PAC should not be another talk shop

SHARE   |   Sunday, 21 June 2015   |   By Staff Writer

The Public Accounts Committee wrapped up this year’s  examination of government’s books of Accounts on Friday last week and it is interesting to note that though there is change in committee in terms of the members, the leadership  and members’ credentials which are predominantly positive we must add, Accounting officers on the other hand though with new faces here and there still carry with them the old attitude and trickery of being evasive, dodging to account, hiding behind technicalities and even trying to be intimidating.
This unsavory behaviour by Accounting  Officers at times reflect bad on  the PAC; giving impressions that the committee’s  recommendations which we must add are reached after rigorous work of mind applying expertise and contribution to get officials to account are all in vain.  For example some ministries have not yet implemented recommendations to put their books in order by previous PACs from as far back as more than five years ago. A good example is failure by the Office of the President to make the rightful adjustments to  the National Disaster fund books regarding the lump sum they diverted from its budget to form the Directorate of Intelligence and Security Services. The Office of the President was in 2008 slammed for diverting close to P12.4 million in the accounts of the National Disaster Relief Fund (NDRF) from its intended use to the formation of the Directorate of Intelligence and Security Services (DISS). The  Auditor-General on the Accounts of the Botswana Government for the Financial Year ended 31st March 2008 revealed that the hasty inception of the country’s secret service, on the eve of Khama’s ascension to the highest office, led to the use of unauthorised funds as there was no accounting code for an otherwise nonexistent department.
 Although despite such setbacks the PAC carried out its work diligently it is sad to note that some ministries are still instructed to re-do their submissions after presenting shoddy work to the committee; where is  the respect for oath to serve the nation and honor that comes with it in that . This lack of seriousness and a sense of accountability by government ministries is disappointing to say the least, uncalled for and should be discouraged at all costs.  In one incident it was revealed that Botswana might lose over P1m owed to the government by one Zimbabwean government-owned company over cattle sales. The debt, which is close to five years in existence, is according to a representative from the Attorney Generals Chambers risk being written off should the debtor raise a prescription defense.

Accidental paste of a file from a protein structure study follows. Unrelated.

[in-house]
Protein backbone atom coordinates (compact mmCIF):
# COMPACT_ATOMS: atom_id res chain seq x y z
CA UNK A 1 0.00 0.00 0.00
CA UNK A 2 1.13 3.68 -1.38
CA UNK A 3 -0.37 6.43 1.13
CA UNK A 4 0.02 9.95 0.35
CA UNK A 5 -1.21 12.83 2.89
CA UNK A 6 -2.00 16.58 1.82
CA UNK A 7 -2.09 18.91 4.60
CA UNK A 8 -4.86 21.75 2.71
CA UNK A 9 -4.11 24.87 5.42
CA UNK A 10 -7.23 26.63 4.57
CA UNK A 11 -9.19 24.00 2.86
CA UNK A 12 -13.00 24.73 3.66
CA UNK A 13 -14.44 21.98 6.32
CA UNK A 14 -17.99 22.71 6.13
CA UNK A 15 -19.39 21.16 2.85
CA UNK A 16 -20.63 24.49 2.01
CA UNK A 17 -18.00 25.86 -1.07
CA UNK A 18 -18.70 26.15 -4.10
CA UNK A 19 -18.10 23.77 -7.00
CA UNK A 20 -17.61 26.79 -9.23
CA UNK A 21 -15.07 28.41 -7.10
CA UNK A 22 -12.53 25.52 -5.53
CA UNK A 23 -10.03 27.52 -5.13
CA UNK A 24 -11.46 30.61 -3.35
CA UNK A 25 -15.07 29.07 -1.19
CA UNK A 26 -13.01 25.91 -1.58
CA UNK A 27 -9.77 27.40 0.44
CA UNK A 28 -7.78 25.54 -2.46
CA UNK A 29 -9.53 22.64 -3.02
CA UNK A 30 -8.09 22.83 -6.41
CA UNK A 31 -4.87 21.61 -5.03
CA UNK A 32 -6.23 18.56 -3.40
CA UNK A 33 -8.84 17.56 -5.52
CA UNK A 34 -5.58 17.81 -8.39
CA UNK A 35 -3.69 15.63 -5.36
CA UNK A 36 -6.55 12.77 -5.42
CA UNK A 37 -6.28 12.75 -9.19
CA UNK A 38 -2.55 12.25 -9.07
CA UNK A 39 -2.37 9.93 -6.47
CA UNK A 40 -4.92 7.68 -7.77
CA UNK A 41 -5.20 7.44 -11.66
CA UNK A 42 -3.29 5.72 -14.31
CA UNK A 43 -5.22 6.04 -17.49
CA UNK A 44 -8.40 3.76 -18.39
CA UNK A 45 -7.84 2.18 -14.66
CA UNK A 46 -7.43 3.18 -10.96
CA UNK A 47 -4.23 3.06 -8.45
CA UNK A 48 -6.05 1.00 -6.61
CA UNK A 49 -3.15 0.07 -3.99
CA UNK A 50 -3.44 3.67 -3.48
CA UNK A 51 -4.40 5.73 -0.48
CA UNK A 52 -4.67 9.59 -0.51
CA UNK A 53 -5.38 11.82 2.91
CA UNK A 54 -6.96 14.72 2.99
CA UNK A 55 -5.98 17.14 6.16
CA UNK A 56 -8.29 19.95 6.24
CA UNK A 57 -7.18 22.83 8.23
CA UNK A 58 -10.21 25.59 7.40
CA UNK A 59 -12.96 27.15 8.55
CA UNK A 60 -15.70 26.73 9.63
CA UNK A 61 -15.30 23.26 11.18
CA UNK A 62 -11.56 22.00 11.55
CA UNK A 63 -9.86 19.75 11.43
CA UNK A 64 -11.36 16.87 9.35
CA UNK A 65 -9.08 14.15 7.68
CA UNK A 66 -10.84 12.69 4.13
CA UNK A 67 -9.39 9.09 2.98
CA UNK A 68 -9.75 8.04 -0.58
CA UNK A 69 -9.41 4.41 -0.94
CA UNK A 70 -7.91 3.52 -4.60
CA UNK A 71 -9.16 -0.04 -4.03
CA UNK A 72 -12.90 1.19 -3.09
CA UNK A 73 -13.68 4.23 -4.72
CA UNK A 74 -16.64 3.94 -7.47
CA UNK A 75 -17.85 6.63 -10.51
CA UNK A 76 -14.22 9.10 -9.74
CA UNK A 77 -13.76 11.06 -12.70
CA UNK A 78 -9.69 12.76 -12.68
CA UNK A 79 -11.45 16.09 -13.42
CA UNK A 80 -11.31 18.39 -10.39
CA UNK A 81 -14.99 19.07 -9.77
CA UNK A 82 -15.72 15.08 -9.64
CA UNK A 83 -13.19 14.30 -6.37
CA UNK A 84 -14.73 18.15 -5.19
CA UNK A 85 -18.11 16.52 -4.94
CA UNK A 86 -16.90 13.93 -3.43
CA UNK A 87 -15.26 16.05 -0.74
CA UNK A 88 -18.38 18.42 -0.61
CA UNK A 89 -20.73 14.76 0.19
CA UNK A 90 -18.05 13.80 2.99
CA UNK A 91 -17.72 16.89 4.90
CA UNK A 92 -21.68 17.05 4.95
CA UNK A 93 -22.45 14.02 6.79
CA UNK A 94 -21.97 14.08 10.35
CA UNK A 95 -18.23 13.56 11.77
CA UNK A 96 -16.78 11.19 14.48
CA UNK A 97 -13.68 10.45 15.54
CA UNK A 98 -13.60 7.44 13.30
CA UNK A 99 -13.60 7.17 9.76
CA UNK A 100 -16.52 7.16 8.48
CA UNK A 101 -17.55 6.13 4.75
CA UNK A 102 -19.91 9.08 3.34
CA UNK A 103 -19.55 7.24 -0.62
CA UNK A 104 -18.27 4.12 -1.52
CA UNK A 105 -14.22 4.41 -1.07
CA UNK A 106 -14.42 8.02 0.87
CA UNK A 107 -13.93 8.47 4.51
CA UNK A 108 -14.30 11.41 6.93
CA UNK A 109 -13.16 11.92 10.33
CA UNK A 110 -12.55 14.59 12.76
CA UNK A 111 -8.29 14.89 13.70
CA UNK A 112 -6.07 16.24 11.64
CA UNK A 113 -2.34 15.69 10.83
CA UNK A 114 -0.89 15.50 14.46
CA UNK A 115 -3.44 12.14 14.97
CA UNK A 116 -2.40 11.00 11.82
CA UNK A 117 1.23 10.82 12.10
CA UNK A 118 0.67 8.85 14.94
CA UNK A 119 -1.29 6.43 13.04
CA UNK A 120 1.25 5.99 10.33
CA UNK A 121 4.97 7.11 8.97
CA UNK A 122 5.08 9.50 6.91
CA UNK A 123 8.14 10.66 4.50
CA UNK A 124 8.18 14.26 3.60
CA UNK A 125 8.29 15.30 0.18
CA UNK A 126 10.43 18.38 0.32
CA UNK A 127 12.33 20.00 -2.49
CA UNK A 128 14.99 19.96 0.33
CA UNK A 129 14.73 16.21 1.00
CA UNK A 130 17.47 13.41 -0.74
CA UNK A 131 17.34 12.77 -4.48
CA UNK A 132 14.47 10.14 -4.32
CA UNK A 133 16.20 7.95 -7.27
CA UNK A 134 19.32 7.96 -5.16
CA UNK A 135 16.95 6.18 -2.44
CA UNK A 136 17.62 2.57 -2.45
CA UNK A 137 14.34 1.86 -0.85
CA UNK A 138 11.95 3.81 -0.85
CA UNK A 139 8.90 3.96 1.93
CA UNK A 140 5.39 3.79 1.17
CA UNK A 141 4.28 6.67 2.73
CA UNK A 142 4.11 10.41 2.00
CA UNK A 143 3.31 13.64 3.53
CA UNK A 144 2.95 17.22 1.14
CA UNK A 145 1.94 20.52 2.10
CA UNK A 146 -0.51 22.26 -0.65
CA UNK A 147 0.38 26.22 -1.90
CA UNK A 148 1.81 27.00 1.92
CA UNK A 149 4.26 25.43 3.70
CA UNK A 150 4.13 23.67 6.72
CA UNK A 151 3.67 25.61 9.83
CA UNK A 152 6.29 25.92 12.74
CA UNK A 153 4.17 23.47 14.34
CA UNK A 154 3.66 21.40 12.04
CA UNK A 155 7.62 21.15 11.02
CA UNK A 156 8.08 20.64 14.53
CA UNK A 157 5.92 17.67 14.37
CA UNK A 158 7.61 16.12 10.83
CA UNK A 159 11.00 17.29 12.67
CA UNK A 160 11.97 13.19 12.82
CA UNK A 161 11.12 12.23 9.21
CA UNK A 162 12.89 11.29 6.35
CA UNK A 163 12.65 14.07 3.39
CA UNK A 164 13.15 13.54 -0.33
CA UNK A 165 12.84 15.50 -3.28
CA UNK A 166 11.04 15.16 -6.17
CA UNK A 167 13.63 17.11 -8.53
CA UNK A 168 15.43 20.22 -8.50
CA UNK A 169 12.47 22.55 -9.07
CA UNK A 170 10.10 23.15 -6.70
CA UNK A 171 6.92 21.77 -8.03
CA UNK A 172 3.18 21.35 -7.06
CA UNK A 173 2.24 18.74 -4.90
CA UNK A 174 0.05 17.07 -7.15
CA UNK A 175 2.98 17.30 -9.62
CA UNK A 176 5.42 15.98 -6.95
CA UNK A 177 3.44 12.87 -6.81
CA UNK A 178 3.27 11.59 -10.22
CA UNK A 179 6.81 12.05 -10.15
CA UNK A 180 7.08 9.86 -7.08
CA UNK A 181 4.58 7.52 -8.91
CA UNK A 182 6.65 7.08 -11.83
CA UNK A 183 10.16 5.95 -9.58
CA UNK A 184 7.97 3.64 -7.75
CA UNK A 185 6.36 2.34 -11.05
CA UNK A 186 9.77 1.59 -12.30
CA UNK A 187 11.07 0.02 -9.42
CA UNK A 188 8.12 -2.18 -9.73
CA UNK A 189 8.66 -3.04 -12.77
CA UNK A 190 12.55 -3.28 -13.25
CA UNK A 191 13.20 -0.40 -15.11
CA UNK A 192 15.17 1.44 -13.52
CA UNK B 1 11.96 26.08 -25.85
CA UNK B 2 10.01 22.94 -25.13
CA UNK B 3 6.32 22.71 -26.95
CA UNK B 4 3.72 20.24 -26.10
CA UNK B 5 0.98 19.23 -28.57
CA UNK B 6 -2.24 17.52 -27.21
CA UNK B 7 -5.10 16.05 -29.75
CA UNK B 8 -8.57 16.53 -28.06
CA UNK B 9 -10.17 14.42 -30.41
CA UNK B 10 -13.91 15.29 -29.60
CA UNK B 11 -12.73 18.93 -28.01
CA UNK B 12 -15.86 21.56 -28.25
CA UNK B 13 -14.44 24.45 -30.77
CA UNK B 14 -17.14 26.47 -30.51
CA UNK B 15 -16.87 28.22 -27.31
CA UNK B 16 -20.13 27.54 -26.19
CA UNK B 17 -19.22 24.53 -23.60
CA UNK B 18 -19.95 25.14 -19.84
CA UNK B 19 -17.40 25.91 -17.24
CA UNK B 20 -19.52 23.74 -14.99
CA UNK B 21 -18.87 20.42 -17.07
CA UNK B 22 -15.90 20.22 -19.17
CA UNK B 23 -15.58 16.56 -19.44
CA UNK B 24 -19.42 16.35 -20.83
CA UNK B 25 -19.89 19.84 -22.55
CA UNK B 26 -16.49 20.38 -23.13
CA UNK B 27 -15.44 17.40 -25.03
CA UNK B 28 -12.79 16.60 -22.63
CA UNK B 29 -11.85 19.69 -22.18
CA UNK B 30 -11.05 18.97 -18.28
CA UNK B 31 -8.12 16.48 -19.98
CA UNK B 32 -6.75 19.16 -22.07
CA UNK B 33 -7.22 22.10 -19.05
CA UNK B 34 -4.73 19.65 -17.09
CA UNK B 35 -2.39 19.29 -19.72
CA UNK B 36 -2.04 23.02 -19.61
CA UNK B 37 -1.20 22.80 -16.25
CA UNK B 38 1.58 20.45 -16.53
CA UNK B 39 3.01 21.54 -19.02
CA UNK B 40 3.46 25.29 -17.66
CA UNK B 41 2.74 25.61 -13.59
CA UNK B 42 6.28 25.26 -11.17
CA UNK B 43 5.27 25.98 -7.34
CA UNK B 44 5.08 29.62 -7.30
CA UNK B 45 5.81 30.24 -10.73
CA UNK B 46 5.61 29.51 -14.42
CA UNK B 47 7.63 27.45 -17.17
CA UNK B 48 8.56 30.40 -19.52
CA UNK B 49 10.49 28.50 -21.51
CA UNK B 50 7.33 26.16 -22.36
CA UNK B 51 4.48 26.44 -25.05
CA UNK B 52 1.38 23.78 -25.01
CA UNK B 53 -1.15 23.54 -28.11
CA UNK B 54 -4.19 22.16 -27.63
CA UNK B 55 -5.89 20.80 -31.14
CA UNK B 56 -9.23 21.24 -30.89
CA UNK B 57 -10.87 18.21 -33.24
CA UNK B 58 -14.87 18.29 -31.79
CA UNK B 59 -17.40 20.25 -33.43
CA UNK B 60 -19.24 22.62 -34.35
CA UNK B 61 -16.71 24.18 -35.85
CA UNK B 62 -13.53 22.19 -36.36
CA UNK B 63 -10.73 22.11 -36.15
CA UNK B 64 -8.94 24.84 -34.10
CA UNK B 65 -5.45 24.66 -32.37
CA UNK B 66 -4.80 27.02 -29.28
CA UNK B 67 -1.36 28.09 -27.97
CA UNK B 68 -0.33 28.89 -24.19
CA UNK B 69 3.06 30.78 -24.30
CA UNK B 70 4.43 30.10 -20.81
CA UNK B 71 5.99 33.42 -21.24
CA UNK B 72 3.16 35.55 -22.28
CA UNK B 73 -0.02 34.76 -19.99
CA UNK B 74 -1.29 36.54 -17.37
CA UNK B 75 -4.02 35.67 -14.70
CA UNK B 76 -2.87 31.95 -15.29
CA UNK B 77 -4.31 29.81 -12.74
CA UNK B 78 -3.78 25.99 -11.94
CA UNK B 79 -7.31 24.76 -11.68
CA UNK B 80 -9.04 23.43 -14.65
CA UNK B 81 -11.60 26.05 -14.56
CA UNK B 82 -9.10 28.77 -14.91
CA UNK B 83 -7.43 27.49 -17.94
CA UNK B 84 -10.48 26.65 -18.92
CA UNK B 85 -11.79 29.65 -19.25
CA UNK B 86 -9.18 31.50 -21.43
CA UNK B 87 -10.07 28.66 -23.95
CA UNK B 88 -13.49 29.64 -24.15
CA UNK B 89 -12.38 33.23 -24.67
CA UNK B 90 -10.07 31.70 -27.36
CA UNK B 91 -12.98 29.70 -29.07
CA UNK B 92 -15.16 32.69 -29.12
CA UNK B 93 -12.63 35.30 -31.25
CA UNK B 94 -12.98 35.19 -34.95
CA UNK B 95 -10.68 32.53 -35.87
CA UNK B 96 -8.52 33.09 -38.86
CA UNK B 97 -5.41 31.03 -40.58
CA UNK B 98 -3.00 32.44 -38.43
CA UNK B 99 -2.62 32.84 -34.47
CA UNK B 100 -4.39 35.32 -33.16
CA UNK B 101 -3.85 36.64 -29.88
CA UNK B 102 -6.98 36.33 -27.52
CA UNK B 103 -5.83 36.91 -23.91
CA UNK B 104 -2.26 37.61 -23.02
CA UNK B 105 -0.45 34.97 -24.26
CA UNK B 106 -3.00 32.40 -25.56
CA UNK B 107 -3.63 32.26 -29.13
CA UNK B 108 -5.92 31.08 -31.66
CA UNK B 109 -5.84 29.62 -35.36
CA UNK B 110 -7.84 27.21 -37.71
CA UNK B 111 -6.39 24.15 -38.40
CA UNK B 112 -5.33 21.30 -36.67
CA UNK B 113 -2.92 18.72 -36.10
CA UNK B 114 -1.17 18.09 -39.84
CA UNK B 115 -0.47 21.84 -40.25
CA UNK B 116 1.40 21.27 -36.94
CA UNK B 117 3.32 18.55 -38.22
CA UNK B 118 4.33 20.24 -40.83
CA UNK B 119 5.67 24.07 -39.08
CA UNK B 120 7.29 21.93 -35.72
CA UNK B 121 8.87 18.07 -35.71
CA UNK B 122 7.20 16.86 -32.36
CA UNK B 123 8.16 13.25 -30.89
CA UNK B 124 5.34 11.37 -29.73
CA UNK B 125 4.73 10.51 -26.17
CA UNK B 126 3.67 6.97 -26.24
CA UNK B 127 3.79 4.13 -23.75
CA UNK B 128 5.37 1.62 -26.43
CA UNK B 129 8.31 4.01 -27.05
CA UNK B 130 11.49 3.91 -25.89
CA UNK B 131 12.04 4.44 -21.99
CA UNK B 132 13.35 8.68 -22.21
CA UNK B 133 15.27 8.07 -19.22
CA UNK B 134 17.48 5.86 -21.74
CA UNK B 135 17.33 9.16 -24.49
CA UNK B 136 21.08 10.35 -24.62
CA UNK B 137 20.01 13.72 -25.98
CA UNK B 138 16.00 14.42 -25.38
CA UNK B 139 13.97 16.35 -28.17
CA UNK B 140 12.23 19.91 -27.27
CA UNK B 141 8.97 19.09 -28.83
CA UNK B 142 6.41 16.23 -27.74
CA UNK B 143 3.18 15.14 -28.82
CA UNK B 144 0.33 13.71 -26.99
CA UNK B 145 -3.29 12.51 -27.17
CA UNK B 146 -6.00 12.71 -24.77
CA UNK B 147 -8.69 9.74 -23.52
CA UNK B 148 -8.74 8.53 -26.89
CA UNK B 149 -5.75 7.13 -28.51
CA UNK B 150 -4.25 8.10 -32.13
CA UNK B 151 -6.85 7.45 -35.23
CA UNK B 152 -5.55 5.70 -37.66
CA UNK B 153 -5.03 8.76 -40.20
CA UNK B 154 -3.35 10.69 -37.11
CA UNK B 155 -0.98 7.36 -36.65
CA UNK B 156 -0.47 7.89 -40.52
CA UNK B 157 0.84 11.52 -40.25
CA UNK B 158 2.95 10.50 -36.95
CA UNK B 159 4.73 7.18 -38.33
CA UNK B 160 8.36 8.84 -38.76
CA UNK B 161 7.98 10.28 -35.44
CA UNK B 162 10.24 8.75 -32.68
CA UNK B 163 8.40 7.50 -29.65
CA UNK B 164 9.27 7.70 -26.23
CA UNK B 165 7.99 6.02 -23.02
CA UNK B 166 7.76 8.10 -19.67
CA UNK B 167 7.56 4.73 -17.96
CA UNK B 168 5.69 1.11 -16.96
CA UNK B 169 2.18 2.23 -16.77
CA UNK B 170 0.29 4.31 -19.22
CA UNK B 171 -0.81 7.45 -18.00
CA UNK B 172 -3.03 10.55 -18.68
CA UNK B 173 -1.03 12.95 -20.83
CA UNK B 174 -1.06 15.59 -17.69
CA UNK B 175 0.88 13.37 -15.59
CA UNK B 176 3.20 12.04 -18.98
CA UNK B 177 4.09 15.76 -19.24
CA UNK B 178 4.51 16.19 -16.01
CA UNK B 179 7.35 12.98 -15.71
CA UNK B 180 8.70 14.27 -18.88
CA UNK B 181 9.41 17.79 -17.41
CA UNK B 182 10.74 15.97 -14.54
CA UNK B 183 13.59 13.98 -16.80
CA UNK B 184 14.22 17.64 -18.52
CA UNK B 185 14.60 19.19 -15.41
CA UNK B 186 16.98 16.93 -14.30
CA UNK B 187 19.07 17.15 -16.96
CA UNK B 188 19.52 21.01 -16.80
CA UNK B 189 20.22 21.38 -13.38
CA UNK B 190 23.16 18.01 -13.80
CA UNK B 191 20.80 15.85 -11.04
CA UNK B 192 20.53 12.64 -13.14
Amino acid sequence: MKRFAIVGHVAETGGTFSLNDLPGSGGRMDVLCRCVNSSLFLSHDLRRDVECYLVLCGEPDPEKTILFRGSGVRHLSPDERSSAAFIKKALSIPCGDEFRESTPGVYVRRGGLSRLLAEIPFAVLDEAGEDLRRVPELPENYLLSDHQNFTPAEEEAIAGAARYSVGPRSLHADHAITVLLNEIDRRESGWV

In yet another incident the Ministry of Local Government and Rural Development has failed to justify to the Public Accounts Committee why close to P1m was paid out as compensation to the late Assistant Minister of Local Government and Rural Development Maxwell Motowane’s family after his demise.The ministry made a payout of close to a Million Pula to the surviving widow of the late Motowane following his death in late 2012.
Be that as it may, it is important to note that the PAC nonetheless has managed to unearth several aspects that should the government of the day take into consideration, change will be inevitable. This includes remittance of tax by ministries, retiring of imprest by  civil servants; these two clearly demonstrate that  there are capacity challenges and/ or lack of will to collect   government revenue by  officers. The supervision of government projects  also needs to be looked at and full appreciation and exploration and implementation of the e-government project which if successful could minimize the lack of coordination, bureaucracy and red tape in the civil service. It remains an important area to prioritize. Nevertheless as the committee will be submitting its findings to parliament during this winter sitting we pray that this should not be a matter of procedure but that parliament make it a point that all government funds are accounted for. Otherwise all the efforts and public resources used in setting up and operationalising these oversight parliamentary committees would have gone to waste, rendering them just talk shops.

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